Honed to a riveting intensity by director Alan Pakula and featuring the tightest script imaginable, Presumed Innocent is a demanding, disturbing javelin of a courtroom murder mystery.
Hewing closely to Scott Turow’s bestselling 1987 novel, the harrowing tale unfolds with nary a wasted step, as deputy prosecutor and family man Rusty Sabich (Harrison Ford) arrives at work to learn his beautiful colleague Carolyn Polhemus (Greta Scacchi) has been brutally murdered. Forced to lead the investigation by his longtime boss Raymond Horgan (Brian Dennehy), who’s in a deep sweat over his re-election campaign, Sabich can scarcely admit he’d had an affair with the dead attorney. But his pained, steely cool wife (Bonnie Bedelia) knows, and she’s none too sympathetic or forgiving about it.
Sabich is then confronted by rat-like ex-colleague Tommy Molto (Joe Grifasi), who’s part of an opposing campaign for the chief prosecutor’s office. Molto swears Sabich was at Carolyn’s apartment the night of the murder. Before long Sabich is embroiled in a grand jury investigation that spurs his politically frightened boss to turn on him. With a sly, magnetic Raul Julia brought in as Sabich’s crafty defense lawyer, one never knows, until pic’s astonishing denouement, whether Sabich did the deed or not.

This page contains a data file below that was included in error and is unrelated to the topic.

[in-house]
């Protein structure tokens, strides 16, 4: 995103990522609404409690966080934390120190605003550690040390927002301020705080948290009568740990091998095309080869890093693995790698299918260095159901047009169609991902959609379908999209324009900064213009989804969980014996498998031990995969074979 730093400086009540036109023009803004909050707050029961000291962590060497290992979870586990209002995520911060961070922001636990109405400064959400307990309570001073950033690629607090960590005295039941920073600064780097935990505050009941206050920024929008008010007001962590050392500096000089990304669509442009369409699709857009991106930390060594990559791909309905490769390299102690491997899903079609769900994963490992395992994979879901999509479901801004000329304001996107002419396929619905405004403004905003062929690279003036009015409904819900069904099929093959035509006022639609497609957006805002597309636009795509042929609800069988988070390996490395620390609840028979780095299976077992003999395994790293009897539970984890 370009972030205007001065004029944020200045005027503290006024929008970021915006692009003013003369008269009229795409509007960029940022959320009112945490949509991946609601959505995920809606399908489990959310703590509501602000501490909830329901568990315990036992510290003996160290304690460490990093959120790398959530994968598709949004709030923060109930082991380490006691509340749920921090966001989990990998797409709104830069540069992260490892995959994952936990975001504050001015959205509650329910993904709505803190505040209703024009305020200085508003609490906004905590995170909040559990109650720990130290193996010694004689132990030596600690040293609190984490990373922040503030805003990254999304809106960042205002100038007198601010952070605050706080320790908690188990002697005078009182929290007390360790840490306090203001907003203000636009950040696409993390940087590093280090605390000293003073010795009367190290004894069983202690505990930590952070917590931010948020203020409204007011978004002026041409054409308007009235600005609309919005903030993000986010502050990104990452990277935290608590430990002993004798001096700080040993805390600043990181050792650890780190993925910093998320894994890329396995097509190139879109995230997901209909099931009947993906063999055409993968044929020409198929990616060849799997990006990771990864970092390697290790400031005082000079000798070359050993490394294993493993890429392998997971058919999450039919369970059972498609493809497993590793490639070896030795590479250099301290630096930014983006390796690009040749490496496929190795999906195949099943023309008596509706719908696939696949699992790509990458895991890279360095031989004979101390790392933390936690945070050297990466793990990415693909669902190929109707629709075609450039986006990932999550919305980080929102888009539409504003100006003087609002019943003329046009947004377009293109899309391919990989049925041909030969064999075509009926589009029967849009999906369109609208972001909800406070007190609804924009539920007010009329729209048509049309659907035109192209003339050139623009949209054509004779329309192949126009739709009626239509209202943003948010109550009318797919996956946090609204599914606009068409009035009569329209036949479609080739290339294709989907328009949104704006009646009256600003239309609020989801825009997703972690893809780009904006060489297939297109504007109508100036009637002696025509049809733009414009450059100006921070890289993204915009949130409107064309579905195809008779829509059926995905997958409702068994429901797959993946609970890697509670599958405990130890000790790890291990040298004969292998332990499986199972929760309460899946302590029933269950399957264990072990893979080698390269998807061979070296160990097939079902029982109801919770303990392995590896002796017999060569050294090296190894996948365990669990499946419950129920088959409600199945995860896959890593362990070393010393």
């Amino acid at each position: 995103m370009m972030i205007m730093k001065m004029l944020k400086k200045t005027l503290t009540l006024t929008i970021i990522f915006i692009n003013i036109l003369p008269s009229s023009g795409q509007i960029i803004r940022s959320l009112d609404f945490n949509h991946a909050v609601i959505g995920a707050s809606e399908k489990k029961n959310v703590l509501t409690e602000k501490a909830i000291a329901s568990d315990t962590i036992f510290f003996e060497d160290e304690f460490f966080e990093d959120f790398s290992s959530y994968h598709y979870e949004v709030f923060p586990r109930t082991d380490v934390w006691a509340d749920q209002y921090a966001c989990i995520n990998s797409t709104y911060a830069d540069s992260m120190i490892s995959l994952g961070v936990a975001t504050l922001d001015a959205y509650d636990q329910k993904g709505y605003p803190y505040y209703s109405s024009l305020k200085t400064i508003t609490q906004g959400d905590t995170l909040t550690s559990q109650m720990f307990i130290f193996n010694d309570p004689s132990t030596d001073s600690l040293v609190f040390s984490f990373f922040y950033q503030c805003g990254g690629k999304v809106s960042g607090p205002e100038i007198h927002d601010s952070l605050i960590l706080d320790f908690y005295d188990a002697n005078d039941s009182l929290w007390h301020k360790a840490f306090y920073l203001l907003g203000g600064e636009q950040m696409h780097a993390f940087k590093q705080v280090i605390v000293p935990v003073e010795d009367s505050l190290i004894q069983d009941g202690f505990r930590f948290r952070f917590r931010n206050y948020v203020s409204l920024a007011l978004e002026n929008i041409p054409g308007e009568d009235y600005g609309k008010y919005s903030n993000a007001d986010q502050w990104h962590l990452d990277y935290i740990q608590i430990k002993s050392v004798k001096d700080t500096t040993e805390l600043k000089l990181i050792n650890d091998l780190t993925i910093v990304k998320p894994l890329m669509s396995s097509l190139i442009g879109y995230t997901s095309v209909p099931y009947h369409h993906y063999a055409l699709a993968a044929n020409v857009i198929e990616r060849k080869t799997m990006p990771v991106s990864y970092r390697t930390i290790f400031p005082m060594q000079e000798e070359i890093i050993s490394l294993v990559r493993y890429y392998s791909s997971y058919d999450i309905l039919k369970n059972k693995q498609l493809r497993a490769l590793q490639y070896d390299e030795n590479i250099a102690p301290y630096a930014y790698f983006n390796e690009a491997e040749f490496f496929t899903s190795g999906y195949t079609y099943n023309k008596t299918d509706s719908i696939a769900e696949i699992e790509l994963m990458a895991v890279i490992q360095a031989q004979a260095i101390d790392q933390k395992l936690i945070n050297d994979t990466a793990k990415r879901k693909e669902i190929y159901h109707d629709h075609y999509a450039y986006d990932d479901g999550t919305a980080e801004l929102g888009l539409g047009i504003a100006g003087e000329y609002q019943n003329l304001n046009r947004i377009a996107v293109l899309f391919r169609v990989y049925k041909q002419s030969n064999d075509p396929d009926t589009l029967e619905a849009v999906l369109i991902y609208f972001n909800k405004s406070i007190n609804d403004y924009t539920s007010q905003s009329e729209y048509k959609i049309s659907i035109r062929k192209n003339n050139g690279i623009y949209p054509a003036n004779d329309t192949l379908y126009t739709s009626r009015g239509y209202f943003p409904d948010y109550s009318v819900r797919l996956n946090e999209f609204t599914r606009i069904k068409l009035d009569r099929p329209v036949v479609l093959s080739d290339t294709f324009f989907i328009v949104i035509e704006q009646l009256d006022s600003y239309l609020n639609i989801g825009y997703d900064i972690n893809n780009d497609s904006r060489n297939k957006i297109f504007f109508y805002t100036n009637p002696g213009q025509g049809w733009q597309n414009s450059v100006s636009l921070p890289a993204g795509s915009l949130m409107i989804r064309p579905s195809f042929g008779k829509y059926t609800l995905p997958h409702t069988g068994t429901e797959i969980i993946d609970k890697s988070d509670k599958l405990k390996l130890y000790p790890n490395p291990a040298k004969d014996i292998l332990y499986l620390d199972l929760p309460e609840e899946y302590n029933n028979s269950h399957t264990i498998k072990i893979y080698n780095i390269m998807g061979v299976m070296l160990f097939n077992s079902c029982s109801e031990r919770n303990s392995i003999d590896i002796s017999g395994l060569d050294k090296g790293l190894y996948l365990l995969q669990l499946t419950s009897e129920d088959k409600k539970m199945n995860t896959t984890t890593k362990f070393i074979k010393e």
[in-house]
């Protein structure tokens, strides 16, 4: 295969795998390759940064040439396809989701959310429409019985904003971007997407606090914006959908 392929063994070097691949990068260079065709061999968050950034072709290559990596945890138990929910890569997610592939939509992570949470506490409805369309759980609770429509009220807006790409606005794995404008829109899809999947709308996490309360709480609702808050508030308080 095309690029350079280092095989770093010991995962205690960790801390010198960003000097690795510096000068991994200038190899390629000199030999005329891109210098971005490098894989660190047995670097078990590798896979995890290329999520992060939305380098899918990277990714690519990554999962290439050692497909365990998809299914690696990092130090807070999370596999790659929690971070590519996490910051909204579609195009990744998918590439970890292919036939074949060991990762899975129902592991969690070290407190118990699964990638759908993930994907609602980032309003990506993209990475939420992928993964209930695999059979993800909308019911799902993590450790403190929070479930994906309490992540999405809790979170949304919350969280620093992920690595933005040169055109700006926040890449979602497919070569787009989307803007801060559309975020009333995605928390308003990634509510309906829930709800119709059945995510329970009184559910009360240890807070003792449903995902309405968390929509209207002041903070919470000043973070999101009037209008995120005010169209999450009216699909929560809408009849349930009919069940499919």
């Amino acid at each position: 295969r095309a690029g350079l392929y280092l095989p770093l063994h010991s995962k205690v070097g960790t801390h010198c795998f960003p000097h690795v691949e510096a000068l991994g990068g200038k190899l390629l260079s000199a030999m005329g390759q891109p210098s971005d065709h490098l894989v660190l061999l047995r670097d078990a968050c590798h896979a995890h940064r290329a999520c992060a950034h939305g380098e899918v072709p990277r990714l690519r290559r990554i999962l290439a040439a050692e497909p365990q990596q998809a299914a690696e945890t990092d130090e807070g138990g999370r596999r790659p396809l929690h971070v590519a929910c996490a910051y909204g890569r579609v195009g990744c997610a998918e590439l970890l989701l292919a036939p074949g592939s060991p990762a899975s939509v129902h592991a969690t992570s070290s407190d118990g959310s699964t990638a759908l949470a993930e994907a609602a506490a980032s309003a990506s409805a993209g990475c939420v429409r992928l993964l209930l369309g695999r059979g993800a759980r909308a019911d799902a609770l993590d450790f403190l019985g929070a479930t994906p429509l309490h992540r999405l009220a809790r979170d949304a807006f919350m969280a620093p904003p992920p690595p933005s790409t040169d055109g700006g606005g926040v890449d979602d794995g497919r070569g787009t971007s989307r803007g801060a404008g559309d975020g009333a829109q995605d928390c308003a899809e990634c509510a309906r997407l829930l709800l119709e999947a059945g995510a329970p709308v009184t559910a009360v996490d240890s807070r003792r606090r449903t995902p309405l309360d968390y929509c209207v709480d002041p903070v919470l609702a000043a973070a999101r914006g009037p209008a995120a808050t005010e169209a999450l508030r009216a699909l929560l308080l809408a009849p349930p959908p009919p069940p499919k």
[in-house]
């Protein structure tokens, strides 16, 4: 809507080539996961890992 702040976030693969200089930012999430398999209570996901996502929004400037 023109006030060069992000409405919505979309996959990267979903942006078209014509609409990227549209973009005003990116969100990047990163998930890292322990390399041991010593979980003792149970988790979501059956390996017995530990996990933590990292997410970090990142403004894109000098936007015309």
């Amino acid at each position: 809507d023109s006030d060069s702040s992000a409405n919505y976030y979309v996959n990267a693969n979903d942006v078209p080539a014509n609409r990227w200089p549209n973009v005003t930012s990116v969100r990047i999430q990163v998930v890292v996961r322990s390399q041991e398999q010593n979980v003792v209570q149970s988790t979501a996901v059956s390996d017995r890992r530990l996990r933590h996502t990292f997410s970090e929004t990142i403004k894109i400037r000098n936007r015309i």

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Ford, in a very mature, subtle, lowkey performance, pulls off the difficult feat of making it impossible to be sure. Bedelia is wondrously controlled, and Scacchi, sans any hint of a European accent, is convincing and seductive.